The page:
# Why can't my calculator do log -2(4) ?

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#2

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I don't get why.

**lhh2003**)I don't get why.

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#3

(Original post by

I don't get why.

**lhh2003**)I don't get why.

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#4

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Because logarithms cannot take in a negative number. (At A-Level, anyway)

**RDKGames**)Because logarithms cannot take in a negative number. (At A-Level, anyway)

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Needs a bigger calculator: https://www.wolframalpha.com/input/?i=Log%5B-2%2C+4%5D

**Gregorius**)Needs a bigger calculator: https://www.wolframalpha.com/input/?i=Log%5B-2%2C+4%5D

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#6

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Wait Logs can take negative values? (I’m not questioning the statement, just curious as I’ve not come across it, I’m at A-level), how does it work? Is it to do with complex numbers?

**Physicsqueen**)Wait Logs can take negative values? (I’m not questioning the statement, just curious as I’ve not come across it, I’m at A-level), how does it work? Is it to do with complex numbers?

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#7

**Physicsqueen**)

Wait Logs can take negative values? (I’m not questioning the statement, just curious as I’ve not come across it, I’m at A-level), how does it work? Is it to do with complex numbers?

Any complex number can be written as therefore, taking logs means

But since can take on multiple values (we call them

*branches*) then we can agree on the so-called principal value of . This occurs when we only take the argument of to be over the interval

Hence, we have the natural log of a complex number along the principal branch as:

where the capital L and A letters symbolise that we are taking the principal branch value.

Anyway, once we have this established, it is clear that for we have

If you want other branches, just add/subtract from the argument; hence really, it means that takes on infinitely many values of the form

where .

Last edited by RDKGames; 4 months ago

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#8

(Original post by

(-2)^2 = 4 , so what is with all the imaginary numbers in that calculator ? I don't do FM btw.

**lhh2003**)(-2)^2 = 4 , so what is with all the imaginary numbers in that calculator ? I don't do FM btw.

Remember that answer that Wolfram gave:

https://www.wolframalpha.com/input/?i=Log%5B-2%2C+4%5D

Feed it back, raising (-2) to its power:

https://www.wolframalpha.com/input/?...g%5B2%5D%29%29

and you get 4. Sort of suggest that there is more than one answer to the original question.

It turns out that you have to be very careful about what these sorts of things mean. For example, you can write a number like -2 as 2 x exp(-i x Pi), and therefore log(-2) = log(2) - i x Pi (where we're using natural logarithms). If you recall the formula for changing between bases of logarithms, you should now see where the imaginary numbers that Wolfram gave come from!

But why doesn't Wolfram give the "obvious" answer of 2 to the question "what is log(-2, 4)"? It's because complex logarithms are "many valued" unless you start doing things to make them single valued. When you start doing these things (in a particular way), all of a sudden the single values that you get are not necessarily the ones you might think you should get.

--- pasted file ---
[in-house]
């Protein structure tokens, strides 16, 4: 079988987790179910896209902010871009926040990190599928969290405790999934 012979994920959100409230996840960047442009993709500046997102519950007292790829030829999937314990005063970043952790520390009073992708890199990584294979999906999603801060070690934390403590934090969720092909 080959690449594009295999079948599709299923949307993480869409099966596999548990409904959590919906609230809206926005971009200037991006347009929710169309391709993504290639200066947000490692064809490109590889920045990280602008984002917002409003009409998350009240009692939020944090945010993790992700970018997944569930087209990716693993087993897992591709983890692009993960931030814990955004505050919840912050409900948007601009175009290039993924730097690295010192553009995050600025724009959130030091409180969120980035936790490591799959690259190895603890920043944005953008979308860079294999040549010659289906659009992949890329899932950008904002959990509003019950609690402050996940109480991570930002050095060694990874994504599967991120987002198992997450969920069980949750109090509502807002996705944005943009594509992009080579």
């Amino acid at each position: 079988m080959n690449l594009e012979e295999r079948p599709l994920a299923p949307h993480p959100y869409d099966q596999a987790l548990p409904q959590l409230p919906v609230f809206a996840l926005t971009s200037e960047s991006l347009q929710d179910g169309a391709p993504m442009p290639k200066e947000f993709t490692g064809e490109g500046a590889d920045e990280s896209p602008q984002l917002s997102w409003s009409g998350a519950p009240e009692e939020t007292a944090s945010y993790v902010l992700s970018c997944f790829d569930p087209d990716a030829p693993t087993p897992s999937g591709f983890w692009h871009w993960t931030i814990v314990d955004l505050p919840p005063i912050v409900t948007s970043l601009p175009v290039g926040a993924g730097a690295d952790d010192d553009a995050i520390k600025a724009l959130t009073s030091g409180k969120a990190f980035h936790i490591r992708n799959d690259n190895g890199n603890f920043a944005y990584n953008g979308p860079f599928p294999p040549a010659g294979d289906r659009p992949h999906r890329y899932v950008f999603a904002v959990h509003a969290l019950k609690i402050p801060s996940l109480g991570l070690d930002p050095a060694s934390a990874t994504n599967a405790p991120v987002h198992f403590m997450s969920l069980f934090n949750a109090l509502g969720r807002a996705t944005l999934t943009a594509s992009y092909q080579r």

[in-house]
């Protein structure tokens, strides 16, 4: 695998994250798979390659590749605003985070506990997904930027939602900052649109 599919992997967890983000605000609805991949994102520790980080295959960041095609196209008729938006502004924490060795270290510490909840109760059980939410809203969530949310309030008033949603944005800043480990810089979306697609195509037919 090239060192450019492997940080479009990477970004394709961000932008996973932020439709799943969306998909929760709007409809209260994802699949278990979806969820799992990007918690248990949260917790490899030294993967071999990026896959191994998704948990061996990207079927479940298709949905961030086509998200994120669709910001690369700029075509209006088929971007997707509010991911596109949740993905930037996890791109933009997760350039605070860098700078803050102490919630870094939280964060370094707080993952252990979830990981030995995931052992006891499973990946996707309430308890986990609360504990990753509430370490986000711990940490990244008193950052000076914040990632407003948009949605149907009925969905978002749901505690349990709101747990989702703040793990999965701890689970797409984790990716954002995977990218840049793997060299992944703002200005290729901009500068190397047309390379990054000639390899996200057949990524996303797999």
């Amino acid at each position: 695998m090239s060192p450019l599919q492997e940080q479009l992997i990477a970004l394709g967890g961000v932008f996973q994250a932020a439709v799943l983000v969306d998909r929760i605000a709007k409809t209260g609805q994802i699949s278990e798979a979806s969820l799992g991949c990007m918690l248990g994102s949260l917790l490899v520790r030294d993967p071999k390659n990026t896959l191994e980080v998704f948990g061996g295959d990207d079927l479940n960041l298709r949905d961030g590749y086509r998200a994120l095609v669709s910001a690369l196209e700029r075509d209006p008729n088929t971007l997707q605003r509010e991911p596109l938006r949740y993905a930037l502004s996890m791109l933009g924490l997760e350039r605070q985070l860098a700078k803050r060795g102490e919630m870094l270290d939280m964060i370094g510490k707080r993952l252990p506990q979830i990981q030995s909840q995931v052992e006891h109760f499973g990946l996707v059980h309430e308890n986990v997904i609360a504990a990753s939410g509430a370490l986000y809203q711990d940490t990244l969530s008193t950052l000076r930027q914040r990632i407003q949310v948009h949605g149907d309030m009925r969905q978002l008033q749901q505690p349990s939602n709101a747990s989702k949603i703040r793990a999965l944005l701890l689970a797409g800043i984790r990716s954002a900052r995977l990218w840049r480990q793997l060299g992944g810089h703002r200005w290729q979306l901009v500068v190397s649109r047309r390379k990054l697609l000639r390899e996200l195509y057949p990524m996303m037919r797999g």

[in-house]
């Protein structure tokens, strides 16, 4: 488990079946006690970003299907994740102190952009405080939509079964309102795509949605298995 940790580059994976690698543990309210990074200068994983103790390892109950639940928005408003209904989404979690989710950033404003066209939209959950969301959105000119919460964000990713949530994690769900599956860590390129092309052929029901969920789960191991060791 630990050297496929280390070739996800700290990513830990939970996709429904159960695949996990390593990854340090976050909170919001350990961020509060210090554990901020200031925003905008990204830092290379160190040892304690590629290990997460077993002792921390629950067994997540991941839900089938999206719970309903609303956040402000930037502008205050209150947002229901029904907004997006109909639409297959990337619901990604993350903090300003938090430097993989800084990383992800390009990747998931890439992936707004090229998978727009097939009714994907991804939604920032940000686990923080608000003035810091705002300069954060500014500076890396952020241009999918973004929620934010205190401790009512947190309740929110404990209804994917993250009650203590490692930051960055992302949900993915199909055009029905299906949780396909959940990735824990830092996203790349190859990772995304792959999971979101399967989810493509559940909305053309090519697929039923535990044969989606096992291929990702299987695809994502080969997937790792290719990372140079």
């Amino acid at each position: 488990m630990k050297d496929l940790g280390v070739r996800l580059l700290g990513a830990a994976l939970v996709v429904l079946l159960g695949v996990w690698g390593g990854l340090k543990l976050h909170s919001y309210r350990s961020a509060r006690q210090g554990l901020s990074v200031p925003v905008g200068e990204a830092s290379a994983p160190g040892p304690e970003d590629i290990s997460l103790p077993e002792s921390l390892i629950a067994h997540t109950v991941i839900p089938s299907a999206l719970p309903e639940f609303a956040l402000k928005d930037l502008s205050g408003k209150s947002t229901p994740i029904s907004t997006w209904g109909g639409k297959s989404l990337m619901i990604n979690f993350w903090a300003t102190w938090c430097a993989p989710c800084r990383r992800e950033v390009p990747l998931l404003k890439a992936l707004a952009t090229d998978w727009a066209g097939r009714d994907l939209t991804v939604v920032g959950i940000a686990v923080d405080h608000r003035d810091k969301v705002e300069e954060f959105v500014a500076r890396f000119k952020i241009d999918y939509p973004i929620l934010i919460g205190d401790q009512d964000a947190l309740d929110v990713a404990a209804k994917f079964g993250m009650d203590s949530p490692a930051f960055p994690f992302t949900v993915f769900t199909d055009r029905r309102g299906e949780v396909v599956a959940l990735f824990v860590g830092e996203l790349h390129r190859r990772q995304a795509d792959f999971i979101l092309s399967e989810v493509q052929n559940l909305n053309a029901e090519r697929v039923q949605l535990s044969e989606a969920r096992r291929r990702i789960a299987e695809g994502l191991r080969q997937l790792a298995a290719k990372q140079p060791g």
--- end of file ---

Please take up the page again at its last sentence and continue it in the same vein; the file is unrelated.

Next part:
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#9

(Original post by

Yes, it's to do with complex numbers.

Any complex number can be written as therefore, taking logs means

But since can take on multiple values (we call them

Hence, we have the natural log of a complex number along the principal branch as:

where the capital L and A letters symbolise that we are taking the principal branch value.

Anyway, once we have this established, it is clear that for we have

If you want other branches, just add/subtract from the argument; hence really, it means that takes on infinitely many values of the form

where .

**RDKGames**)Yes, it's to do with complex numbers.

Any complex number can be written as therefore, taking logs means

But since can take on multiple values (we call them

*branches*) then we can agree on the so-called principal value of . This occurs when we only take the argument of to be over the intervalHence, we have the natural log of a complex number along the principal branch as:

where the capital L and A letters symbolise that we are taking the principal branch value.

Anyway, once we have this established, it is clear that for we have

If you want other branches, just add/subtract from the argument; hence really, it means that takes on infinitely many values of the form

where .

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#12

**RDKGames**)

Yes, it's to do with complex numbers.

Any complex number can be written as therefore, taking logs means

But since can take on multiple values (we call them

*branches*) then we can agree on the so-called principal value of . This occurs when we only take the argument of to be over the interval

Hence, we have the natural log of a complex number along the principal branch as:

where the capital L and A letters symbolise that we are taking the principal branch value.

Anyway, once we have this established, it is clear that for we have

If you want other branches, just add/subtract from the argument; hence really, it means that takes on infinitely many values of the form

where .

0

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